Probing the limits of anomaly detectors for automobiles with a cyber attack framework
Adrian Taylor (Defence R&D Canada), Sylvain Leblanc (Royal Military College of Canada), and Nathalie Japkowicz (American University, USA)
Modern vehicles are increasingly governed and controlled by a network of computers. Automobile security requires that these networks are secure. Detecting malicious traffic on a vehicles communication network can provide an extra layer of security when all else has failed. Taylor et al test the use of recurrent neural networks to detect irregular traffic on the car network. These networks have been used to suggest the next word for language processing; they might be used to guess the most likely next letter or word while you type. In a car network they can predict the traffic that is expected to occur and consequently be used to highlight improbable network traffic as abnormal. Their testing shows that the longer and more unusual an event is, the more likely that an recurring neural network will identify the traffic as an issue. This kind of approach to providing greater vehicle security appears to have merit but there is more work to be done to better understand and optimize the technology.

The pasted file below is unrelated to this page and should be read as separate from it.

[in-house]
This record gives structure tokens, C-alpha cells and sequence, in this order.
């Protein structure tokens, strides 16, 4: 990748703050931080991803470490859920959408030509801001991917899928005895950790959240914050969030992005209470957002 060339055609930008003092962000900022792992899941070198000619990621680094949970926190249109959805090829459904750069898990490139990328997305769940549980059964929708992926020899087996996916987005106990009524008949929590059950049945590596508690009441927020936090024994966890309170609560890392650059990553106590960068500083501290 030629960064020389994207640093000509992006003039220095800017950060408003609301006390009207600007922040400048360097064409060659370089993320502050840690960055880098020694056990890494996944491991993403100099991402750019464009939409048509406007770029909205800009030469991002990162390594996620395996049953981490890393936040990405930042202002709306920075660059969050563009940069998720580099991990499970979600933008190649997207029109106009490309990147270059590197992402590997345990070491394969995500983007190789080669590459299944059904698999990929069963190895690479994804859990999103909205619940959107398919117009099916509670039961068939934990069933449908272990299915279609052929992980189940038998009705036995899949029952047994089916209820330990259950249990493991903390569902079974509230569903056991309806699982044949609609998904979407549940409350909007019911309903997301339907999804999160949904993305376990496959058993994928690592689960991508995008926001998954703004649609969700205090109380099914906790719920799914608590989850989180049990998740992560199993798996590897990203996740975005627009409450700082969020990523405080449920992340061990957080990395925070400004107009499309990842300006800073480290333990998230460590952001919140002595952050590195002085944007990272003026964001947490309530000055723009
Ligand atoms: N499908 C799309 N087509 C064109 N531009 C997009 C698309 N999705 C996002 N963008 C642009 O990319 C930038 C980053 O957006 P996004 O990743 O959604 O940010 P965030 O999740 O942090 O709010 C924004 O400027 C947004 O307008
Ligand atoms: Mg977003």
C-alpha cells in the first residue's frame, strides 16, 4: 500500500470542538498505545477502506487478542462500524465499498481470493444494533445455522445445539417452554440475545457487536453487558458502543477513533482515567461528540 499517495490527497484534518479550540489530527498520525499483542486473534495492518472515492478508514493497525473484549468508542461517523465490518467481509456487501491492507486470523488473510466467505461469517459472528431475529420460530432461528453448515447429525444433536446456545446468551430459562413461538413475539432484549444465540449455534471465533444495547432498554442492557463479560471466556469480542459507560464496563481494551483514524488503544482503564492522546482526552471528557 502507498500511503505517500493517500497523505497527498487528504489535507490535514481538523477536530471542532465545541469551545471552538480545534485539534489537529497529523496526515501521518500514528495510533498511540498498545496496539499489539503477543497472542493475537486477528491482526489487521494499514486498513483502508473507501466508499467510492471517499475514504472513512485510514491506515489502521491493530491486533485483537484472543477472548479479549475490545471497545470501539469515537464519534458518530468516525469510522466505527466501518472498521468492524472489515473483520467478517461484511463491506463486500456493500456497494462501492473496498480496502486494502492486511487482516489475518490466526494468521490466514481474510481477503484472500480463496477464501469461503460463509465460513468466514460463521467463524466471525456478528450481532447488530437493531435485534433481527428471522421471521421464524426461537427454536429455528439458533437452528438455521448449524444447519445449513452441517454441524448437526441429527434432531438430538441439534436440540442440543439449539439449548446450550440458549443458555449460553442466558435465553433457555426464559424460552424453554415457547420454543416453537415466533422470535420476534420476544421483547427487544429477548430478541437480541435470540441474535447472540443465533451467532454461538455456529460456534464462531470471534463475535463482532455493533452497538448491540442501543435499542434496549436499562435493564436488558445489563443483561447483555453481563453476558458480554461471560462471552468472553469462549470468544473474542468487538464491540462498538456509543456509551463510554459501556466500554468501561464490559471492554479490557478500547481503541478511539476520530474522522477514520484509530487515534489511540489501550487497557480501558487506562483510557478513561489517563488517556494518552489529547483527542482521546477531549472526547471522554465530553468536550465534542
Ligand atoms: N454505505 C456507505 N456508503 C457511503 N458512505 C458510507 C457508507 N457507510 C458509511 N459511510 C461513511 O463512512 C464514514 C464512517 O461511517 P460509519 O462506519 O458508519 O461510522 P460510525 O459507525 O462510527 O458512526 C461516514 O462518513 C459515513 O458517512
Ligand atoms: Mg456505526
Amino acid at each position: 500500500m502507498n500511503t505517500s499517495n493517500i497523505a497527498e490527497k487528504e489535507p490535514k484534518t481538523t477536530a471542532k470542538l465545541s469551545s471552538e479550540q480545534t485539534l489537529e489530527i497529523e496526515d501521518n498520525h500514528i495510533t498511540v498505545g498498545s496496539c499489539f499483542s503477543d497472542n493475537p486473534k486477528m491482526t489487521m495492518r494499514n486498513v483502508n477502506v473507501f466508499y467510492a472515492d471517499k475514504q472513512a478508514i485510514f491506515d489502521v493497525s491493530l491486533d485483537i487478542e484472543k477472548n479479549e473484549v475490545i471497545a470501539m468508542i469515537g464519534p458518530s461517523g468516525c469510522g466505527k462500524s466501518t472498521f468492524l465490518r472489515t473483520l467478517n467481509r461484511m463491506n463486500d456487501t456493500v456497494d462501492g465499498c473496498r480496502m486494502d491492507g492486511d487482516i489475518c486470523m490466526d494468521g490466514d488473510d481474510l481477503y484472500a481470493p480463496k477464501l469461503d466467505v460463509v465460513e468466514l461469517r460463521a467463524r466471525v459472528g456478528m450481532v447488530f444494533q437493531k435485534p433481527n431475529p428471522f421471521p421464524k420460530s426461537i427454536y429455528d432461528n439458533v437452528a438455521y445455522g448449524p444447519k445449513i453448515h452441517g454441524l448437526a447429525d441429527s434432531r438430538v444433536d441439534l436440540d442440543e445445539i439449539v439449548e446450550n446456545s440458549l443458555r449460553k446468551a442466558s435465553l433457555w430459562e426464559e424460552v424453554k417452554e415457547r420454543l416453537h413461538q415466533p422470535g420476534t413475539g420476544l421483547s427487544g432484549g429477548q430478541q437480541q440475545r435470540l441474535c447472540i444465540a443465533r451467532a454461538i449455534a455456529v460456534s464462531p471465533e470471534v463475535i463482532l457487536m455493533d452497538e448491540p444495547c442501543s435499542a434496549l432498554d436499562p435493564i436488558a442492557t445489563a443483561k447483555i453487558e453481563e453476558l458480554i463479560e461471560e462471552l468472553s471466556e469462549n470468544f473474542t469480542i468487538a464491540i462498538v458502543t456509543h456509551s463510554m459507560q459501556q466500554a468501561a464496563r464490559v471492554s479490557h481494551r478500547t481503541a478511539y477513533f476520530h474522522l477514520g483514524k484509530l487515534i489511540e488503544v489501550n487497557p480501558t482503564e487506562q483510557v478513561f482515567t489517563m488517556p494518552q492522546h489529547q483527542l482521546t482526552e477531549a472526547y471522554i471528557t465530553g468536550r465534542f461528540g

A. Taylor, S. P. Leblanc and N. Japkowicz, “Probing the Limits of Anomaly Detectors for Automobiles with a Cyber Attack Framework,” in IEEE Intelligent Systems, vol. PP, no. 99, pp. 1-1.